How are they accountable now, in what ways, and to whom? And what will the bills soon to be under consideration by the California legislature do to improve on the current state of affairs?
Here are some ideas being tried right now in other states, which involve students, parents, and teachers in the teacher review process. Perhaps we could learn a few lessons from these experiments on the edge of the possible.
STUDENTS IN THE TEACHER REVIEW PROCESS
In Hawaii, students evaluate teachers in a well-seasoned process that's years old.
In Alaska, students from grades 3 through 11 do the same, in a new program that's just now underway.
Here in California, the California Association of Student Councils has been lobbying for two years for a law that would require principals to include student comments in every teacher's review.
And why shouldn't students have a say? They're the ones most directly hurt by bad teaching. In a profoundly important study, Prof. William Sanders of the University of Tennessee shows just how much teaching matters both good and bad varieties.
The fairness and truthfulness of student comments is well supported by research and tradition. College students at most universities offer comments on their faculty. Here's one example of student reviews of teachers you can review from City College of San Francisco.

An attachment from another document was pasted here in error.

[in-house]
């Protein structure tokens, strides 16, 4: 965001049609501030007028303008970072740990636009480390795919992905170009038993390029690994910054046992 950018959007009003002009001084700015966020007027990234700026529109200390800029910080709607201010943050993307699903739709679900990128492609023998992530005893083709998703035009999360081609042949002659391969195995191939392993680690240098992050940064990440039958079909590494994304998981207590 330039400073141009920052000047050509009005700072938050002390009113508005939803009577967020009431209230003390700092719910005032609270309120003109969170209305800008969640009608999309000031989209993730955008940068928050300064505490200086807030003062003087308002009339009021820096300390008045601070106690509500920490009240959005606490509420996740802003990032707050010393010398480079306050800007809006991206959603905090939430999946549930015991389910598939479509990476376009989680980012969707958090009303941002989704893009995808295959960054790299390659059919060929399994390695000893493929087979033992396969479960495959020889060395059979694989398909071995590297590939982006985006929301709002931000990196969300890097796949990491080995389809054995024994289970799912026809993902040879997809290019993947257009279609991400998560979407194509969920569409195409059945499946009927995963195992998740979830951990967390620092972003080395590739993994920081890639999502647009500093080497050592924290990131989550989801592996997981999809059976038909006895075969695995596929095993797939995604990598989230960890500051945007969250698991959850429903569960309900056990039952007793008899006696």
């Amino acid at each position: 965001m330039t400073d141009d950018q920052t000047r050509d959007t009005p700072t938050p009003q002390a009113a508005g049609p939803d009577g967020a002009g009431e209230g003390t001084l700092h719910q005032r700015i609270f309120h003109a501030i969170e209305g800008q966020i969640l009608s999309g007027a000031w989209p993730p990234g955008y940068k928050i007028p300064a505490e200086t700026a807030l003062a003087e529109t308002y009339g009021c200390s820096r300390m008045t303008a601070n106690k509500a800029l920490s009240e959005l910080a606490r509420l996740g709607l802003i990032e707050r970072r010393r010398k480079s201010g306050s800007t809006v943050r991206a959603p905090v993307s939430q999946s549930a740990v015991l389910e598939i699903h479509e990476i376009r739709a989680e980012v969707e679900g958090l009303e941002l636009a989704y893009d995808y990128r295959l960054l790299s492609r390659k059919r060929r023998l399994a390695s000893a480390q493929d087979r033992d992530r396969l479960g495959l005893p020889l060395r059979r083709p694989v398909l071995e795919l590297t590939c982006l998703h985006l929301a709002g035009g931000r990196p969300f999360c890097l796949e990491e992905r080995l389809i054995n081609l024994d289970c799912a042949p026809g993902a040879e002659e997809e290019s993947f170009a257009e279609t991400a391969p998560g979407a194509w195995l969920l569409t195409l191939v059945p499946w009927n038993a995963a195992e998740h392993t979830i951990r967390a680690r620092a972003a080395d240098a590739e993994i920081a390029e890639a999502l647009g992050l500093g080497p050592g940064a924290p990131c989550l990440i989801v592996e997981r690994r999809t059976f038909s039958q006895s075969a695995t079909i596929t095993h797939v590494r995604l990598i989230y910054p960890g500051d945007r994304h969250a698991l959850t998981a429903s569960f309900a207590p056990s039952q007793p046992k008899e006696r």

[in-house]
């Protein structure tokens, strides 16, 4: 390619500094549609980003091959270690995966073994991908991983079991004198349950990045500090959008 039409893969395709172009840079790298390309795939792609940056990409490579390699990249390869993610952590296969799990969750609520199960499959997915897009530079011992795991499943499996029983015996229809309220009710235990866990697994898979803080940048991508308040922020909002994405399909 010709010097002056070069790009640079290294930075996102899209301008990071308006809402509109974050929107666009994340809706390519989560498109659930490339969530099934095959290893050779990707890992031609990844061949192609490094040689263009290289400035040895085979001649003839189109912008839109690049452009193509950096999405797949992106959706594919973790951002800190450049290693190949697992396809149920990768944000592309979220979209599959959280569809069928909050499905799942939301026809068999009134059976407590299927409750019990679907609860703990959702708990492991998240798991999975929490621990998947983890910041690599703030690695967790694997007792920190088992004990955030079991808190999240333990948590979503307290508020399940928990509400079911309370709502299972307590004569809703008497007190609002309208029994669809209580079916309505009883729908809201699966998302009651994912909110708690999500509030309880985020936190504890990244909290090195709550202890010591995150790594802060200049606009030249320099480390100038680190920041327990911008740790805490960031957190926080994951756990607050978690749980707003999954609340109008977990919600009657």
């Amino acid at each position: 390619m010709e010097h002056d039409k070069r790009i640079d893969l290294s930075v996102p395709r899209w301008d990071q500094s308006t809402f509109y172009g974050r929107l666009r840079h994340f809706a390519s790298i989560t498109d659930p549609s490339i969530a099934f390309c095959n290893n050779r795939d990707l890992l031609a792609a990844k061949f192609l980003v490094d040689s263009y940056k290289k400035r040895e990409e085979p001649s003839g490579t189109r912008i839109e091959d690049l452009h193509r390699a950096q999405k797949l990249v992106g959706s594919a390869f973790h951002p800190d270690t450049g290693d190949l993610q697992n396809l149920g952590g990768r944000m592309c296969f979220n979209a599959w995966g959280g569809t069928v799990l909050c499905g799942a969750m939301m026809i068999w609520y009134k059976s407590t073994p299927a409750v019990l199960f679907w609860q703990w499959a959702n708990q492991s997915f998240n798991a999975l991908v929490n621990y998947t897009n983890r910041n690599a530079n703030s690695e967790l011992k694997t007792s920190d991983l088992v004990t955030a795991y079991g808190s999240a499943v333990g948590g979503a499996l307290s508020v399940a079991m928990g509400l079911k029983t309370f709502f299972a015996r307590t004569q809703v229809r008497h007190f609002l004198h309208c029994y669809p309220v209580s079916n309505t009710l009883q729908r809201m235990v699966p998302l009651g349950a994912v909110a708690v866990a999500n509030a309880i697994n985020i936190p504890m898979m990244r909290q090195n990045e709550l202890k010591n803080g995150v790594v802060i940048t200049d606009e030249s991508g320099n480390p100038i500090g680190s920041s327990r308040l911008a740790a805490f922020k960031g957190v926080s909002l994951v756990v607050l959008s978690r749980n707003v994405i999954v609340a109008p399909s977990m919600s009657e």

PARENTS IN THE TEACHER REVIEW PROCESS
Surprisingly, this is the way it works in Anchorage, Alaska, where educators mailed 50,000 surveys to parents asking fifteen questions about their kids' teachers. How did they communicate? Did they grade fairly? Did they treat their children with respect?
Board member Kathi Gillespie explained their reasons. It goes beyond the Alaska state law requiring that districts provide some way for parents to comment on the quality of education services. "That's where this is coming from. We're opening the door and saying, 'Sit down, let's talk.'"
This "open door" approach is catching on. Nationwide, about one of every 100 districts has some method of asking parents to assess the job performances of teachers and administrators.
It's certainly true in Rochester, New York, where parents took part in the teacher-evaluation process for the first time in Spring 1998. Parents sent their signed survey forms directly to teachers and principals. District officials estimate that roughly one in three families participated. And Florida districts are now trying a more moderate variation of this, thanks to a state law passed in 1997.
TEACHERS IN THE TEACHER REVIEW PROCESS
What's now called peer review has been a hot potato between unions and school districts for some time. Only in the last year have the nation's teacher unions come to find this acceptable. Even now, support for the practice can be found at the top of the two unions, but only among some of its members.
The leading locals have been in Columbus, Toledo and Cincinatti, Ohio, plus Rochester, New York. Toledo's teachers pioneered peer review against the wishes of the AFT leadership way back in 1981!
Bob Chase, the leader of the NEA, gave a speech back in February 1997 in which he outlined his reasons for embracing this practice. It's worth reading. He later wrote an essay in Education Week in October 1997, arguing that peer review is a way for teachers to "take charge" again of their profession.
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